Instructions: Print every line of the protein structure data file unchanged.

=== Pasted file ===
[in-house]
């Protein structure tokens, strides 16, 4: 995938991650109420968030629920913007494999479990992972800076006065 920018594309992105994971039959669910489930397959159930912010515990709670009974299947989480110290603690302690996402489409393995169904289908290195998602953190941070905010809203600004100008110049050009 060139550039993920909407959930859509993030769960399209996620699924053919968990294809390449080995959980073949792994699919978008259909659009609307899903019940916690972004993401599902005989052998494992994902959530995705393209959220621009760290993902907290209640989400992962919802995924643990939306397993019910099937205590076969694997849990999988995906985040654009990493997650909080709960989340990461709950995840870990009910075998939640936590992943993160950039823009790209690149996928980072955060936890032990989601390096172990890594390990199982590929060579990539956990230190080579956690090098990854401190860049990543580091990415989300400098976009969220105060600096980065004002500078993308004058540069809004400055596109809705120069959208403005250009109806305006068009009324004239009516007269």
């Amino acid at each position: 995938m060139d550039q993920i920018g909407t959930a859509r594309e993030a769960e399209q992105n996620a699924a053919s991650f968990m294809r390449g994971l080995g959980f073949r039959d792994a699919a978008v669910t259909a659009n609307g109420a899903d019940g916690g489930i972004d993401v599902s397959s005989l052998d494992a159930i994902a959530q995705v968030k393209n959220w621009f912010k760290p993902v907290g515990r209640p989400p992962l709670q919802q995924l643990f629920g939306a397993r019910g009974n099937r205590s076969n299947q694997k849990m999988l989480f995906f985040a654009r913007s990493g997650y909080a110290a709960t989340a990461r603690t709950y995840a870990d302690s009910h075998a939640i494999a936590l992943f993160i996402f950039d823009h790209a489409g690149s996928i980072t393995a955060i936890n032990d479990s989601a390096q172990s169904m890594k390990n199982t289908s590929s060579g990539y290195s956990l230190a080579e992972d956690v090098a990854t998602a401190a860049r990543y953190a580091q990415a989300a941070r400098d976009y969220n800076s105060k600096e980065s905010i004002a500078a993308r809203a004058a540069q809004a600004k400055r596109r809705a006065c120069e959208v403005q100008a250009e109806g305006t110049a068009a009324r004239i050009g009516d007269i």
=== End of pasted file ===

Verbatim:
[in-house]
């Protein structure tokens, strides 16, 4: 995938991650109420968030629920913007494999479990992972800076006065 920018594309992105994971039959669910489930397959159930912010515990709670009974299947989480110290603690302690996402489409393995169904289908290195998602953190941070905010809203600004100008110049050009 060139550039993920909407959930859509993030769960399209996620699924053919968990294809390449080995959980073949792994699919978008259909659009609307899903019940916690972004993401599902005989052998494992994902959530995705393209959220621009760290993902907290209640989400992962919802995924643990939306397993019910099937205590076969694997849990999988995906985040654009990493997650909080709960989340990461709950995840870990009910075998939640936590992943993160950039823009790209690149996928980072955060936890032990989601390096172990890594390990199982590929060579990539956990230190080579956690090098990854401190860049990543580091990415989300400098976009969220105060600096980065004002500078993308004058540069809004400055596109809705120069959208403005250009109806305006068009009324004239009516007269």
């Amino acid at each position: 995938m060139d550039q993920i920018g909407t959930a859509r594309e993030a769960e399209q992105n996620a699924a053919s991650f968990m294809r390449g994971l080995g959980f073949r039959d792994a699919a978008v669910t259909a659009n609307g109420a899903d019940g916690g489930i972004d993401v599902s397959s005989l052998d494992a159930i994902a959530q995705v968030k393209n959220w621009f912010k760290p993902v907290g515990r209640p989400p992962l709670q919802q995924l643990f629920g939306a397993r019910g009974n099937r205590s076969n299947q694997k849990m999988l989480f995906f985040a654009r913007s990493g997650y909080a110290a709960t989340a990461r603690t709950y995840a870990d302690s009910h075998a939640i494999a936590l992943f993160i996402f950039d823009h790209a489409g690149s996928i980072t393995a955060i936890n032990d479990s989601a390096q172990s169904m890594k390990n199982t289908s590929s060579g990539y290195s956990l230190a080579e992972d956690v090098a990854t998602a401190a860049r990543y953190a580091q990415a989300a941070r400098d976009y969220n800076s105060k600096e980065s905010i004002a500078a993308r809203a004058a540069q809004a600004k400055r596109r809705a006065c120069e959208v403005q100008a250009e109806g305006t110049a068009a009324r004239i050009g009516d007269i």